The time for all of those words will come.
In a real manner I was dead in those moments on that day the three of us drove up to Rockport and I stood on the driveway and watched what was happening. I think I may have actually died in some capacity. I think about that a lot. I think about it when I don't want to write another piece that probably won't run when it would come due to run in eleven months and I say, "Well, write it, it'll be better than anything else anyone has written, and it can go in a book after your time has come," or when I don't want to run the stairs because it's freezing, but I think, "You will not give in, you will be healthy, you will endure, you will win, now run your stairs." I think about my house and getting it back. The Admiral has been like a second father to me. There are not kinder people than these people.
When I first got there a little while after noon, the Captain asked me if I would do something for her and send her a copy of "this amazing story." Word of "Best Present Ever" had reached them before I did. As it was, I had already printed out a copy and brought it with me, inscribed, "To Elaine and Pat, Christmas 2022, Love, Colin," which seemed to say what ought to have been said.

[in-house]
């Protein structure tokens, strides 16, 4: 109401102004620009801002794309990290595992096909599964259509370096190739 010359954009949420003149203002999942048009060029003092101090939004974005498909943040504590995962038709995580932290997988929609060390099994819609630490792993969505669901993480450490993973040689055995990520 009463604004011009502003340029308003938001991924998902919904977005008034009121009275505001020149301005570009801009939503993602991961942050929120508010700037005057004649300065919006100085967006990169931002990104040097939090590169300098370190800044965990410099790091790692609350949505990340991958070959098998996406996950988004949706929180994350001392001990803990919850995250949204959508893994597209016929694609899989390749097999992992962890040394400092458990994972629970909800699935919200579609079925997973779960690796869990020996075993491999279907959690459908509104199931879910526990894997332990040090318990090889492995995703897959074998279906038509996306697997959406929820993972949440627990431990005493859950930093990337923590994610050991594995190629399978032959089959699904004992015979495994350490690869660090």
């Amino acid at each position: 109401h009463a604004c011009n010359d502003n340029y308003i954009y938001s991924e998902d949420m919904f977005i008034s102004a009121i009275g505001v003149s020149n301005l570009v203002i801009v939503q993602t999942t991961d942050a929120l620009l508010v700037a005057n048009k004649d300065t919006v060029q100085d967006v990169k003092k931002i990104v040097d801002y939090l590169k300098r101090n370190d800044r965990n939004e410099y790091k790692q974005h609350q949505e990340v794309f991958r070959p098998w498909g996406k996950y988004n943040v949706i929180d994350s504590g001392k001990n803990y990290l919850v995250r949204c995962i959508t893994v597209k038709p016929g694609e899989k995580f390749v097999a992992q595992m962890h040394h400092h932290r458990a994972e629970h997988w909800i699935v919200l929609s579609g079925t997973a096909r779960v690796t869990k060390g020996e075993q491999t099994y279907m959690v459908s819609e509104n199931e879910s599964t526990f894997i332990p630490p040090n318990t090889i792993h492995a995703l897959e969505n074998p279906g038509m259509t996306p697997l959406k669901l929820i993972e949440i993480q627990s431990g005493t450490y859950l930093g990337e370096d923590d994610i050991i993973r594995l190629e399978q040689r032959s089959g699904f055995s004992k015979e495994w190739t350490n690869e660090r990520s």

A friend finished reading Scrooge and was texting me throughout the day about the book, a mixture of how it was the best thing they'd ever read, just like the Sam Cooke book was, and how it was worse than criminal what the people of this industry are doing to me, how sick it is, evil, etc., trying to deprive the world of the most amazing work there has been. Then they called me and told me they loved me and it will all change and we will have Christmas in my house in Rockport.
I came home and watched It's a Wonderful Life, thinking a few things. "Best Present Ever" goes where this movie doesn't. I made the best ever Christmas work that is also so much more. I know I did it. I couldn't know anything more. Also, I should write a book about It's a Wonderful Life because it'd be awesome. Someone texted me pretty late--it was about 11--and said that they were now going to read "Best Present Ever" to their family as Christmas Eve became Christmas itself. I'll probably hear how that went later.
Then I lay in bed and thought more about the two novels, The Year and EU, because they--either both or one or the other, depending on the day--are what I need to be doing every day, giving myself over to them.